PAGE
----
Informally known as the 2018 Farm Bill, the legislation provided a carve-out for hemp, defined as cannabis plants and plant parts containing no more than 0.3% tetrahydrocannabinol. THC, as it's commonly known, is the compound in cannabis that imparts a high.

Meanwhile, published research is starting to mount on CBD in veterinary patients, including studies on the pharmacokinetics of CBD oil in healthy dogs and dogs with osteoarthritis; and a study on the efficacy of CBD in treating epileptic dogs. There is also research focused on the safety of cannabinoids in small doses in dogs and in cats.


BILL PASSED EASILY

Yeager became involved with the issue near the end of 2020, when he was approached by a lobbyist for the Nevada State Board of Veterinary Medical Examiners. He said she offered him a bill, already written.

A champion of cannabis-related legislation, Yeager agreed that it was a "nice gap to fix."

"Of course, I asked her what I always ask, which is 'How many people are going to come out of the woodwork and really hate this idea and oppose it?'" he recounted. "And to her credit, she said, 'I'm not aware of anybody. I've talked to folks, and everybody seems to be ok with it.' So thankfully, that's how it actually turned out."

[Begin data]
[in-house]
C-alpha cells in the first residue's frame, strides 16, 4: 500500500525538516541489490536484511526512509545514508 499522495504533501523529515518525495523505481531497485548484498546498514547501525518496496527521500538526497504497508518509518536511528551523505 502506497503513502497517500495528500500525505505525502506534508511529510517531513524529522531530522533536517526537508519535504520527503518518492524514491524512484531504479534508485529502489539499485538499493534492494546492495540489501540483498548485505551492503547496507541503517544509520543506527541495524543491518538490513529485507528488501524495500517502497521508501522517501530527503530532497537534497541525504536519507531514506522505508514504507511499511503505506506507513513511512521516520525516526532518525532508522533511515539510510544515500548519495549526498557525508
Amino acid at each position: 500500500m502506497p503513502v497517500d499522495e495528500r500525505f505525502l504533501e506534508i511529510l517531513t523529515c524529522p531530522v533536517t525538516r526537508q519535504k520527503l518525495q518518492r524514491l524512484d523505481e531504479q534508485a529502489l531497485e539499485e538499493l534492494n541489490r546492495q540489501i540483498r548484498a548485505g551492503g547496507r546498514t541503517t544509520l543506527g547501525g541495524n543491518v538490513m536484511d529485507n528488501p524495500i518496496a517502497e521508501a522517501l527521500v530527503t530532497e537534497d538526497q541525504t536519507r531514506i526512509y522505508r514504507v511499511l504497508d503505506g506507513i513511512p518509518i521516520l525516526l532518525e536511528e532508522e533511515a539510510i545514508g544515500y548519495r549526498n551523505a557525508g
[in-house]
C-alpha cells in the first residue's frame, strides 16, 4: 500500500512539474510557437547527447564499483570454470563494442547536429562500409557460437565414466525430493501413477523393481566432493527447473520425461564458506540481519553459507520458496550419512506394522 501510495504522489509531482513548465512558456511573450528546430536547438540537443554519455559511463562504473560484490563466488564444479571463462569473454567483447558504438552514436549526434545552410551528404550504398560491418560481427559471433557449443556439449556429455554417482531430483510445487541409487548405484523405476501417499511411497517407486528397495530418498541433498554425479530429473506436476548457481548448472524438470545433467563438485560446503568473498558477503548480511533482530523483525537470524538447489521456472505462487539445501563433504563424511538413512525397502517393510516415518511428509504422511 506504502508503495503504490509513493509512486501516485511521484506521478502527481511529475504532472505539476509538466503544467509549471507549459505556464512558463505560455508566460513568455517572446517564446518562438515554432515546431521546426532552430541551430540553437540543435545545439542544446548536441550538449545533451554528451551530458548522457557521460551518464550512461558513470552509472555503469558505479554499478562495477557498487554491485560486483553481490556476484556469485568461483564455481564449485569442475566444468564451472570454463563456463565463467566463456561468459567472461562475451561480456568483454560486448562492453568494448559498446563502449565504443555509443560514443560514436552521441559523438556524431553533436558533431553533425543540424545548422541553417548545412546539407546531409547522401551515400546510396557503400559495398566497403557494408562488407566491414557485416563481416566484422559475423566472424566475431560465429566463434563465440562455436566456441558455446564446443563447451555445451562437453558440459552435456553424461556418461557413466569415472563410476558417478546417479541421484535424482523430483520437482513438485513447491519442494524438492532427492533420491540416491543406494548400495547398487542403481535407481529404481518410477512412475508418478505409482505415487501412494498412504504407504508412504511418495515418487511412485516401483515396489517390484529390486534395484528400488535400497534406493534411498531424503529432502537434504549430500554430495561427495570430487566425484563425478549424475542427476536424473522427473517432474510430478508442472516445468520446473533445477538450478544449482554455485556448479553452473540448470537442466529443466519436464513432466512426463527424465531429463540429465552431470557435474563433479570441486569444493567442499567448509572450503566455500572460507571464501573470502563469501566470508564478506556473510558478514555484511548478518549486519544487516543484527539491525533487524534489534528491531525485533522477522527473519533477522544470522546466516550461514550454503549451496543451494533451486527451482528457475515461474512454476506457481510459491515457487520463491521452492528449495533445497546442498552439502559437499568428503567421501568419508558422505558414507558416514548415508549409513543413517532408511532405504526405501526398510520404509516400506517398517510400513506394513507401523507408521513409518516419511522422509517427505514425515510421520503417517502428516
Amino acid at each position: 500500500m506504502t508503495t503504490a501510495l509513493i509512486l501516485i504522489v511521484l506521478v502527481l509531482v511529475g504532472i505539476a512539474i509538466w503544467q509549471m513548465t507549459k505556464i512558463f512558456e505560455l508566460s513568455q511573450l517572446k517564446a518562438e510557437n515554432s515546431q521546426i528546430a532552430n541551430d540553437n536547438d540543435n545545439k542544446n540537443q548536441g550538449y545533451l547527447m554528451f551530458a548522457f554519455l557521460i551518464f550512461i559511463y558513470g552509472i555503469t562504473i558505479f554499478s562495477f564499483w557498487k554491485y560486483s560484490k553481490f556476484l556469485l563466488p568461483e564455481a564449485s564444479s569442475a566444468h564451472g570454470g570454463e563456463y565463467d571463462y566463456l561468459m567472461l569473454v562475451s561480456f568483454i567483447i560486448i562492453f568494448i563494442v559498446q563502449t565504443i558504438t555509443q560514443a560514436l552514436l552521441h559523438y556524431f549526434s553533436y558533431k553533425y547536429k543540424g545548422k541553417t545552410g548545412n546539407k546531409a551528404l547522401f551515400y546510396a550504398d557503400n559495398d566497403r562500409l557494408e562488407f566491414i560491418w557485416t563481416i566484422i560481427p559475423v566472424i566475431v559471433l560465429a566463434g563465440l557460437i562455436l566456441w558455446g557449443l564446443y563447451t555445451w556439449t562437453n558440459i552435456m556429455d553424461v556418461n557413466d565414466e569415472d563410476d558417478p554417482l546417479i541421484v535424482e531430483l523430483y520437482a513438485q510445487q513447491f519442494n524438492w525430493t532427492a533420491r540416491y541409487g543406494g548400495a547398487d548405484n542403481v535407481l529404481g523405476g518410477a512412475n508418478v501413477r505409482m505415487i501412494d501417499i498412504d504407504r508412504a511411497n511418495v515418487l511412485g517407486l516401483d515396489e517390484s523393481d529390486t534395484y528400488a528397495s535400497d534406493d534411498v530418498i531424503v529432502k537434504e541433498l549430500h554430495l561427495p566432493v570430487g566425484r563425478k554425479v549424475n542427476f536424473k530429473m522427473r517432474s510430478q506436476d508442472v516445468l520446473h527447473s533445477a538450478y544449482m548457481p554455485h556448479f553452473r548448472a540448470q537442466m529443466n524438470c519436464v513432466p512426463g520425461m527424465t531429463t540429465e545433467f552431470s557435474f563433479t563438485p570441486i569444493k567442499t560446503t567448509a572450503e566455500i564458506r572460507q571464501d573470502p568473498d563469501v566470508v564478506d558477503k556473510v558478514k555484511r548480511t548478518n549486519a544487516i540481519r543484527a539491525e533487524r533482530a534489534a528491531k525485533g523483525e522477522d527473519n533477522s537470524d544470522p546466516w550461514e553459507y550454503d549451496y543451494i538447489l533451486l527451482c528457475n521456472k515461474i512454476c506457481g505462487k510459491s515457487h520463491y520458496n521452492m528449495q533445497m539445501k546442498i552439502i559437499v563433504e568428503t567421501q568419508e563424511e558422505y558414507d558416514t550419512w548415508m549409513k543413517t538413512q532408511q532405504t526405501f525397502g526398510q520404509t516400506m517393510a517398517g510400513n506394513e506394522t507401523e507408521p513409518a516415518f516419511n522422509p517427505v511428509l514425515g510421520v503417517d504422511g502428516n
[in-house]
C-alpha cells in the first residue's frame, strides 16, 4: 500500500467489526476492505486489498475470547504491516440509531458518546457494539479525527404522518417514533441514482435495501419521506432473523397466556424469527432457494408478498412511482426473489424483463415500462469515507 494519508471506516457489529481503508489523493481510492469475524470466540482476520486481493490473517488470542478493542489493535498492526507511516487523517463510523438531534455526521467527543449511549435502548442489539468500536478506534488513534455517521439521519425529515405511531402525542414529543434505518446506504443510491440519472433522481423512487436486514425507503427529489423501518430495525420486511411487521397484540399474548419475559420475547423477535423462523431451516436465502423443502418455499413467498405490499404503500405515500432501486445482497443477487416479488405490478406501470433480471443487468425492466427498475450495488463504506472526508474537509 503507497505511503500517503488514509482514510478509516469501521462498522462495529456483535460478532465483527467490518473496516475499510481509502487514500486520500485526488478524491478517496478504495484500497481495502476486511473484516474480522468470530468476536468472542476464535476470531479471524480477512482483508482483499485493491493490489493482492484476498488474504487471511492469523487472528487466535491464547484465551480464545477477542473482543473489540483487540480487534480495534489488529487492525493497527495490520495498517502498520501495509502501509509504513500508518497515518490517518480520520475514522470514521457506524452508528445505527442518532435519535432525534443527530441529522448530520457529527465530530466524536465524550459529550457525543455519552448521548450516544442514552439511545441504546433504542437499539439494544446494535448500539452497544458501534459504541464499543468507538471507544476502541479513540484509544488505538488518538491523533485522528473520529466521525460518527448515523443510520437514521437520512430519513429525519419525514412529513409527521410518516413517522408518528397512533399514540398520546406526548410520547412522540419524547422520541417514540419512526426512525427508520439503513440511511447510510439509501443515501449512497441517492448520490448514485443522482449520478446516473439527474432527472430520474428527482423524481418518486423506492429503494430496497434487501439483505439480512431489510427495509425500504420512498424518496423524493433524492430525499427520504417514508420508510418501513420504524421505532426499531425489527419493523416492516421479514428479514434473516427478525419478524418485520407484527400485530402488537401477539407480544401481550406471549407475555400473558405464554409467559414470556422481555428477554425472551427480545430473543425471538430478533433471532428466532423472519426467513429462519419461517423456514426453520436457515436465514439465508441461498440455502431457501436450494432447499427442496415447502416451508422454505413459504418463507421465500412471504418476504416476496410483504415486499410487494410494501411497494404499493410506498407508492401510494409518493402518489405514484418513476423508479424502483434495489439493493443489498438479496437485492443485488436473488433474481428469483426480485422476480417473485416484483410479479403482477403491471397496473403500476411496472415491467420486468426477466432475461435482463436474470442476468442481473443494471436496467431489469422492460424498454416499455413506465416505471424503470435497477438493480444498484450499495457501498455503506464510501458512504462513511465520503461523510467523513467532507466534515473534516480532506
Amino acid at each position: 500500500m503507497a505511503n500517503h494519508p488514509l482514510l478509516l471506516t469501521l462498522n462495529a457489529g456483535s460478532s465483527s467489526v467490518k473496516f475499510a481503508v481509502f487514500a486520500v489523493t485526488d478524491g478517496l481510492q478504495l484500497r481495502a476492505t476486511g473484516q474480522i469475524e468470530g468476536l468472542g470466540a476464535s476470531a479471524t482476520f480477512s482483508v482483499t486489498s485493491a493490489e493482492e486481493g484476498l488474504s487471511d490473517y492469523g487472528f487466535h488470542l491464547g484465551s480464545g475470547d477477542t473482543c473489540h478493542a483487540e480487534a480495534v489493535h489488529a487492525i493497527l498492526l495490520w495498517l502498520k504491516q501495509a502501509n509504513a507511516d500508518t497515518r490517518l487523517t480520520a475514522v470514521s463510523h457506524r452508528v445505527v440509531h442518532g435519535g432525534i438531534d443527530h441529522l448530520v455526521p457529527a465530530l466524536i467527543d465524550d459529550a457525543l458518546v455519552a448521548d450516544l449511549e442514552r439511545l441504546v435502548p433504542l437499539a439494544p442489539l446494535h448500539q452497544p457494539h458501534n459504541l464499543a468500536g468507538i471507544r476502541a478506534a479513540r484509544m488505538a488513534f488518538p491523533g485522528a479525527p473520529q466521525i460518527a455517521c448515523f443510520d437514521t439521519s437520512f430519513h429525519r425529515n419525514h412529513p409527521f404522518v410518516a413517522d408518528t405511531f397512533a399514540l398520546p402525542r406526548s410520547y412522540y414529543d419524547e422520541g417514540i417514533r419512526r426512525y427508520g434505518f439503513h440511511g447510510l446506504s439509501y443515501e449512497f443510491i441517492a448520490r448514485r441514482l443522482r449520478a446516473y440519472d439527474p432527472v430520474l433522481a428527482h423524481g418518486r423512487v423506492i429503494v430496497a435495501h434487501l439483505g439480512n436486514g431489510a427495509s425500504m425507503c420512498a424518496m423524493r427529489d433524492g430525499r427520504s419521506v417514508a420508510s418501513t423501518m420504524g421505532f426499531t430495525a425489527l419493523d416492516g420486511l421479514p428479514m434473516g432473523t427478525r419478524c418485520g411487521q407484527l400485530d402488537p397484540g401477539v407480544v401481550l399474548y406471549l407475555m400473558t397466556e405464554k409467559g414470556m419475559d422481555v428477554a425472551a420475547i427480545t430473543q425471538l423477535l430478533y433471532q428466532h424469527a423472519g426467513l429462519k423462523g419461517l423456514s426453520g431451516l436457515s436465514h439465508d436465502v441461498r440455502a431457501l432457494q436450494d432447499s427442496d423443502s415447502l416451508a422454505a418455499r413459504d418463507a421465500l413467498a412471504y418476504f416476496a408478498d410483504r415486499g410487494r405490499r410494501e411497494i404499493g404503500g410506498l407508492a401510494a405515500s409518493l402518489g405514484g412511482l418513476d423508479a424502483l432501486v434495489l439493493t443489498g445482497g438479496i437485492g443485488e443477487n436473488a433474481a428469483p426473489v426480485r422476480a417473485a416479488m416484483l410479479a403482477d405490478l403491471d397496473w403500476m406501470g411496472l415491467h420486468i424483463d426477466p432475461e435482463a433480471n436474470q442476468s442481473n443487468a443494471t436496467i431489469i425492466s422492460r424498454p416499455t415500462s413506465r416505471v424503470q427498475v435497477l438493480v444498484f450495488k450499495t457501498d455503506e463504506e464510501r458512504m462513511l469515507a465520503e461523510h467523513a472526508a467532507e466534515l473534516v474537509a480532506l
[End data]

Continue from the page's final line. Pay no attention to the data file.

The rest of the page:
Indeed, the journey of the groundbreaking legislation was remarkably unremarkable: It received unanimous yes votes in both chambers and flew through Assembly and Senate committees with not a single word of testimony in opposition. Yeager, a Democrat, found common ground on the bill across party lines, with one conservative member of the Assembly offering to speak on the bill's behalf on the floor.